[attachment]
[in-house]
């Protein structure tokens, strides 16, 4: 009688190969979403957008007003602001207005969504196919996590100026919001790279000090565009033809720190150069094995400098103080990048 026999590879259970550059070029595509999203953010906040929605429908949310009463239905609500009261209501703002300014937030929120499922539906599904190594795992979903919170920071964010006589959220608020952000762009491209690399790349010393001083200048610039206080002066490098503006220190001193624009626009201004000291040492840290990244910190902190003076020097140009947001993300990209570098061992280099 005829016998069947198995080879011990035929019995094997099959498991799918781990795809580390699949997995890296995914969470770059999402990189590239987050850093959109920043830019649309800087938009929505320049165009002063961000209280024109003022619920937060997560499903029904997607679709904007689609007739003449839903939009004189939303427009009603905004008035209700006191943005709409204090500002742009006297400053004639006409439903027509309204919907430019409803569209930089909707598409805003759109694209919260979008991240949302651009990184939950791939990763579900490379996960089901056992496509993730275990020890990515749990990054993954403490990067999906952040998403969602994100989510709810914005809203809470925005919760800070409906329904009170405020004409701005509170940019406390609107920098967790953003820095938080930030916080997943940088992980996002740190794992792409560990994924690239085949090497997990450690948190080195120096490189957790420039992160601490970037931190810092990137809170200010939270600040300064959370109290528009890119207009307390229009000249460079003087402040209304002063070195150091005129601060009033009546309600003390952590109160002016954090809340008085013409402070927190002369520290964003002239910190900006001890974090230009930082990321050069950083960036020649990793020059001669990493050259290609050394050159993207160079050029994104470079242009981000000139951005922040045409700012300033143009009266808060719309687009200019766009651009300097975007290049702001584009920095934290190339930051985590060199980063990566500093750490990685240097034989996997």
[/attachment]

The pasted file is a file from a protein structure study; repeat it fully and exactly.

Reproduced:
[in-house]
């Protein structure tokens, strides 16, 4: 009688190969979403957008007003602001207005969504196919996590100026919001790279000090565009033809720190150069094995400098103080990048 026999590879259970550059070029595509999203953010906040929605429908949310009463239905609500009261209501703002300014937030929120499922539906599904190594795992979903919170920071964010006589959220608020952000762009491209690399790349010393001083200048610039206080002066490098503006220190001193624009626009201004000291040492840290990244910190902190003076020097140009947001993300990209570098061992280099 005829016998069947198995080879011990035929019995094997099959498991799918781990795809580390699949997995890296995914969470770059999402990189590239987050850093959109920043830019649309800087938009929505320049165009002063961000209280024109003022619920937060997560499903029904997607679709904007689609007739003449839903939009004189939303427009009603905004008035209700006191943005709409204090500002742009006297400053004639006409439903027509309204919907430019409803569209930089909707598409805003759109694209919260979008991240949302651009990184939950791939990763579900490379996960089901056992496509993730275990020890990515749990990054993954403490990067999906952040998403969602994100989510709810914005809203809470925005919760800070409906329904009170405020004409701005509170940019406390609107920098967790953003820095938080930030916080997943940088992980996002740190794992792409560990994924690239085949090497997990450690948190080195120096490189957790420039992160601490970037931190810092990137809170200010939270600040300064959370109290528009890119207009307390229009000249460079003087402040209304002063070195150091005129601060009033009546309600003390952590109160002016954090809340008085013409402070927190002369520290964003002239910190900006001890974090230009930082990321050069950083960036020649990793020059001669990493050259290609050394050159993207160079050029994104470079242009981000000139951005922040045409700012300033143009009266808060719309687009200019766009651009300097975007290049702001584009920095934290190339930051985590060199980063990566500093750490990685240097034989996997």